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Off-cycle fix for IFRAME flaw called unlikely

Despite new Mydoom variants preying on the Internet Explorer-based vulnerability, don't expect a Microsoft patch in the short term, security experts say.

Systems administrators shouldn't have any trouble implementing Microsoft's new fix for a content spoofing vulnerability in ISA Server 2000 and Proxy Server 2.0 -- unless they're using the German version of the patch.

German users will need to update to Windows XP Service Pack 2 before they can properly install the patch. But regardless of the language they speak, experts say a bigger concern for admins right now is the Internet Explorer IFRAME flaw that is currently being exploited by several new Mydoom variants.

"We only ran into the one snag with it with the German-language version [of the ISA Server patch]," said Jeff Graham, a product manager with St. Bernard Software Inc., a San Diego-based security and

I honestly think that if there is enough of a stink about it, then Microsoft probably will release [an off-cycle] patch.

Mark Loveless, security researcher,

BindView Corp.

patch management vendor. "There is really a lot more buzz about the latest worm that is going around."

Furor could spur off-cycle release

Microsoft issued a fix for the ISA/Server glitch last week, and the quiet month for security bulletins left some wondering if the company would release an off-cycle patch for the IFRAME vulnerability sometime before December's Patch Tuesday. Security vendors said that an off-cycle patch for it is unlikely, but not out of the question.

"I honestly think that if there is enough of a stink about it, then Microsoft probably will release [an off-cycle] patch," said Mark Loveless, senior security analyst at BindView Corp., a Houston-based company that makes security and patch management software.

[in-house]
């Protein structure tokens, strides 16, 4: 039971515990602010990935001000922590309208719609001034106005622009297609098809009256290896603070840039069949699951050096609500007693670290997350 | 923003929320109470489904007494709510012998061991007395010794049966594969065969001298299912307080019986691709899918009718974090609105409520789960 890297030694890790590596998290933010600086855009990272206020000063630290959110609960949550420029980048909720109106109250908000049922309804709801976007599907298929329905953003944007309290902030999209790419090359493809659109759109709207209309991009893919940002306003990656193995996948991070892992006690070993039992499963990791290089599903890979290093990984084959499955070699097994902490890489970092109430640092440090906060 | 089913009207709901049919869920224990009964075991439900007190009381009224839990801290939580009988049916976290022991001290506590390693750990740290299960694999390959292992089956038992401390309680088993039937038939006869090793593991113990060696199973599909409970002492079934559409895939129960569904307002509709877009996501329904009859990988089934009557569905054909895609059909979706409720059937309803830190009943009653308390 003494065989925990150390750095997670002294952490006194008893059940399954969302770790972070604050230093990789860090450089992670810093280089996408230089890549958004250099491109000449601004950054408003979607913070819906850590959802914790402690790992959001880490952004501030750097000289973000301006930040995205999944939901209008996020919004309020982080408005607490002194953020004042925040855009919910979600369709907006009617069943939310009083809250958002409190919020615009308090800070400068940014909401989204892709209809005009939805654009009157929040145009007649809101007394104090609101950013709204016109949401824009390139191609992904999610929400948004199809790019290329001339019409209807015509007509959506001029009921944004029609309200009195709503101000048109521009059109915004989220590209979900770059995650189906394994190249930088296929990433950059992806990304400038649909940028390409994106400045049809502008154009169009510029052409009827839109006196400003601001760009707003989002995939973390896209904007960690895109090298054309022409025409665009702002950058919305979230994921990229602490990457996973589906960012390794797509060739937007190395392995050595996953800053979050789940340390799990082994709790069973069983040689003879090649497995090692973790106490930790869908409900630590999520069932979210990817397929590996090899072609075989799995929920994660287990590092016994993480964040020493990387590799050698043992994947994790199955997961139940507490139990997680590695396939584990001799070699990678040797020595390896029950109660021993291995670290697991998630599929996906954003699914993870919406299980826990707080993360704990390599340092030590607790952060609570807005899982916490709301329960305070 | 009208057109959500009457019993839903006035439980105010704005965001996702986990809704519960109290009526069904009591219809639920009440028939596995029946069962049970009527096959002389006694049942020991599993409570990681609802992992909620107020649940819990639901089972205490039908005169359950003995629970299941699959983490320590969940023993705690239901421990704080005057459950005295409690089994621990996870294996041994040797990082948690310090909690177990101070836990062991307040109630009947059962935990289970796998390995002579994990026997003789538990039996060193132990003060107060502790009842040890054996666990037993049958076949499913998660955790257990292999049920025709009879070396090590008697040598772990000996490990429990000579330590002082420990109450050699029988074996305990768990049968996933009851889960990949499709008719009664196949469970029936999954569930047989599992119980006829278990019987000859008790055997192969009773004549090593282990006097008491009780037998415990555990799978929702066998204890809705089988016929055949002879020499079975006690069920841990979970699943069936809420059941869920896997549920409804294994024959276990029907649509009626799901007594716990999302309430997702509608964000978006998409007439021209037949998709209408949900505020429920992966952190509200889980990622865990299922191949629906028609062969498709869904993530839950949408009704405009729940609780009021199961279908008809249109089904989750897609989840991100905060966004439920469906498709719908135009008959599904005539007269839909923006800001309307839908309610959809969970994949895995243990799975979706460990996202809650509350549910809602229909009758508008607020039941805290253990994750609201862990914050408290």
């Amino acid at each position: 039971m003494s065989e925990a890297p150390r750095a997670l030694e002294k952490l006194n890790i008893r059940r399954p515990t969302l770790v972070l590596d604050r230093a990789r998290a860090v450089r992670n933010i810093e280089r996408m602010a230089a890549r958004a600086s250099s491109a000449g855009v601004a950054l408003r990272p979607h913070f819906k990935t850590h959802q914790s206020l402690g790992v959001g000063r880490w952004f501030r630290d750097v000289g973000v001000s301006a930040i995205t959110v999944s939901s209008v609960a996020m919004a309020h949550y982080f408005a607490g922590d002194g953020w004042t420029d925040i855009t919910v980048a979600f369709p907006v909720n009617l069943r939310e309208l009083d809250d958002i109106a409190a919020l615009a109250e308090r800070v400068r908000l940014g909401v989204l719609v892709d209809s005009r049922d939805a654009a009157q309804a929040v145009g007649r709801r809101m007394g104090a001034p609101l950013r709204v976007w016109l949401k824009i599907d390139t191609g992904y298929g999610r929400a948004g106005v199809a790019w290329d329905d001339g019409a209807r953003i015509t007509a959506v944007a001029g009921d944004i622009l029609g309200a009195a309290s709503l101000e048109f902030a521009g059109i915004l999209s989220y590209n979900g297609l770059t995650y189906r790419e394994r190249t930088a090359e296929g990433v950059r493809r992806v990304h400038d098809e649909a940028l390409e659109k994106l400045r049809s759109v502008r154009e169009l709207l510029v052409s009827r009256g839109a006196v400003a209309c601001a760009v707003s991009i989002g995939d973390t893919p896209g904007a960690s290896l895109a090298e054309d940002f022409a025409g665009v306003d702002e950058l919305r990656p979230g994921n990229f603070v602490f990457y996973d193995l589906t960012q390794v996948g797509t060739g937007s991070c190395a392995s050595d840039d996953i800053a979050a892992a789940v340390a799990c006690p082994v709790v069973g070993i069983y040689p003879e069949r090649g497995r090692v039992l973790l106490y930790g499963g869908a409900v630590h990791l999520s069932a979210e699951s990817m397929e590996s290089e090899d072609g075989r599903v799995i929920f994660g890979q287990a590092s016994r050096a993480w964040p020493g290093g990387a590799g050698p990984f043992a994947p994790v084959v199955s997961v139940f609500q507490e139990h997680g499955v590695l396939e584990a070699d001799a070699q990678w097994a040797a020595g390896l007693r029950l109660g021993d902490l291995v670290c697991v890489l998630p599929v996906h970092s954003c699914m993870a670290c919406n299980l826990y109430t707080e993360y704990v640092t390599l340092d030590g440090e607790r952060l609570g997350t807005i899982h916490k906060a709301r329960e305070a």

Loveless said that both the IFRAME vulnerability and the ISA/Proxy Server flaw are worrisome, but not serious enough to warrant mass panic, even with exploits for the former currently in the wild. Both require end users to take steps, such as visiting a malicious Web site, to trigger them.

In the absence of an IFRAME fix from Microsoft, Loveless suggested that users be extra careful about which Web sites they visit, and consider using an alternative browser, such as Mozilla's Firefox.

"Firefox is not so much of a target because it's not embedded into the operating system as much as IE," Loveless said. "That is not to say that it is without flaws."

Another way to avoid IFRAME attacks is to shut down unneeded scripting capabilities, such as ActiveX and JavaScript. "If you can do without it, turn it off," Loveless said.

Early notice program draws praise

This month's security update was the first to be issued through Microsoft's new early alert program on its TechNet site. Microsoft customers can now access general information

For more information

See why some think Firefox will become a target


Read about Finjan Software's claims about XP SP2 flaws

about planned patches three business days prior to their release on the second Tuesday of the month.

The new early warning program is good news for admins and security vendors alike, said St. Bernard's Graham.

"That really helps everybody," he said. "It gives people who have to implement the patches a little time to budget their time."

This month's lone patch was also a welcome change from last month, when Microsoft issued a record-setting 10 security bulletins -- seven of them critical -- to fix 22 vulnerabilities.

Both Graham and Loveless said they haven't heard of any serious problems that are lingering after last month's bulletins.

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